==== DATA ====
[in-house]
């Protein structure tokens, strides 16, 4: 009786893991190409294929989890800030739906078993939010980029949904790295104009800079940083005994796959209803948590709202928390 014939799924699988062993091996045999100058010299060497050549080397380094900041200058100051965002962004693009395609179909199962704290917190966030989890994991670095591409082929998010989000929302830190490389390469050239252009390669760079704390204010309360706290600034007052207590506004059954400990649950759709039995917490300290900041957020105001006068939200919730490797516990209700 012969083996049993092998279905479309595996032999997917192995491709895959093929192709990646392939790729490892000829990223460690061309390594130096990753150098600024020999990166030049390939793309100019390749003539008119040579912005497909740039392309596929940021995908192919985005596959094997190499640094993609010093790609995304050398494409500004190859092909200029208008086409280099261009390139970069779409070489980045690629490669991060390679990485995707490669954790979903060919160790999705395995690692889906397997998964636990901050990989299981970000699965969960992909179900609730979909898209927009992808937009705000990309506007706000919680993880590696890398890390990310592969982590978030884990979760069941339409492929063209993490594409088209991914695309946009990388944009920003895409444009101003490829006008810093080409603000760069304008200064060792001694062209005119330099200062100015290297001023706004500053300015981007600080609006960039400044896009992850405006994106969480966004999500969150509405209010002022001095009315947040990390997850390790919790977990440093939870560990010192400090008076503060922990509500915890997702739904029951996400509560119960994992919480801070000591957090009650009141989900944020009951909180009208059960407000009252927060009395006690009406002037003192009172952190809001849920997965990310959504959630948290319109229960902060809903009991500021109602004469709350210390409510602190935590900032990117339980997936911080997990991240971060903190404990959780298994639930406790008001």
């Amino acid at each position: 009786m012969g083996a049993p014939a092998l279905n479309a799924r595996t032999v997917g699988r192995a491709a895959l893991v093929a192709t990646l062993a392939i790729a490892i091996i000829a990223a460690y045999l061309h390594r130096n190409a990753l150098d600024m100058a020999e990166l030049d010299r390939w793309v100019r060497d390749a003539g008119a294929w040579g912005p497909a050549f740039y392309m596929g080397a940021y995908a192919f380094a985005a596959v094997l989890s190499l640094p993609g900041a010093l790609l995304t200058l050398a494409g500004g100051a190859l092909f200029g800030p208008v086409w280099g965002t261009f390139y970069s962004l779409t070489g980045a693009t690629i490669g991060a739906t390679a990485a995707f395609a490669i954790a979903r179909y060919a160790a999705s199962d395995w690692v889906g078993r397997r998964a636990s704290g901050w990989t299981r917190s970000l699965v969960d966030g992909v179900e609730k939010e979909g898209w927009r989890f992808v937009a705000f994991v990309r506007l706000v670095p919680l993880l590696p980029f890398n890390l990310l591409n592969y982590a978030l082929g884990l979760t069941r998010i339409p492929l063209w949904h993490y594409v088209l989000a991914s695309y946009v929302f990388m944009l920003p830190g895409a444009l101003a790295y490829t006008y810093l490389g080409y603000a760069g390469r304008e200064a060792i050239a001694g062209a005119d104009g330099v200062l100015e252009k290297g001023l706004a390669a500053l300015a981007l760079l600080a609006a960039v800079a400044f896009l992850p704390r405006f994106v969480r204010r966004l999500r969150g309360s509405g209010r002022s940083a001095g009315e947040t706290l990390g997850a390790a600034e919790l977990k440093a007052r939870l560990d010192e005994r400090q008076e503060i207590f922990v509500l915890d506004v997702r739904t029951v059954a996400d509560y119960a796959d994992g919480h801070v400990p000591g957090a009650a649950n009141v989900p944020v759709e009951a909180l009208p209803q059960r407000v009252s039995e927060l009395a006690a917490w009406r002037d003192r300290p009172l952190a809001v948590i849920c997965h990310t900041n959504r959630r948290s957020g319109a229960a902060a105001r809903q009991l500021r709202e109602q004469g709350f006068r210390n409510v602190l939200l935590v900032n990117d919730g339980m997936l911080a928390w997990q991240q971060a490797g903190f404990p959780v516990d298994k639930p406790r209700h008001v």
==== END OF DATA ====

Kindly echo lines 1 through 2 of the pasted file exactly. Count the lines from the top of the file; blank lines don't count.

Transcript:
[in-house]
């Protein structure tokens, strides 16, 4: 009786893991190409294929989890800030739906078993939010980029949904790295104009800079940083005994796959209803948590709202928390 014939799924699988062993091996045999100058010299060497050549080397380094900041200058100051965002962004693009395609179909199962704290917190966030989890994991670095591409082929998010989000929302830190490389390469050239252009390669760079704390204010309360706290600034007052207590506004059954400990649950759709039995917490300290900041957020105001006068939200919730490797516990209700 012969083996049993092998279905479309595996032999997917192995491709895959093929192709990646392939790729490892000829990223460690061309390594130096990753150098600024020999990166030049390939793309100019390749003539008119040579912005497909740039392309596929940021995908192919985005596959094997190499640094993609010093790609995304050398494409500004190859092909200029208008086409280099261009390139970069779409070489980045690629490669991060390679990485995707490669954790979903060919160790999705395995690692889906397997998964636990901050990989299981970000699965969960992909179900609730979909898209927009992808937009705000990309506007706000919680993880590696890398890390990310592969982590978030884990979760069941339409492929063209993490594409088209991914695309946009990388944009920003895409444009101003490829006008810093080409603000760069304008200064060792001694062209005119330099200062100015290297001023706004500053300015981007600080609006960039400044896009992850405006994106969480966004999500969150509405209010002022001095009315947040990390997850390790919790977990440093939870560990010192400090008076503060922990509500915890997702739904029951996400509560119960994992919480801070000591957090009650009141989900944020009951909180009208059960407000009252927060009395006690009406002037003192009172952190809001849920997965990310959504959630948290319109229960902060809903009991500021109602004469709350210390409510602190935590900032990117339980997936911080997990991240971060903190404990959780298994639930406790008001």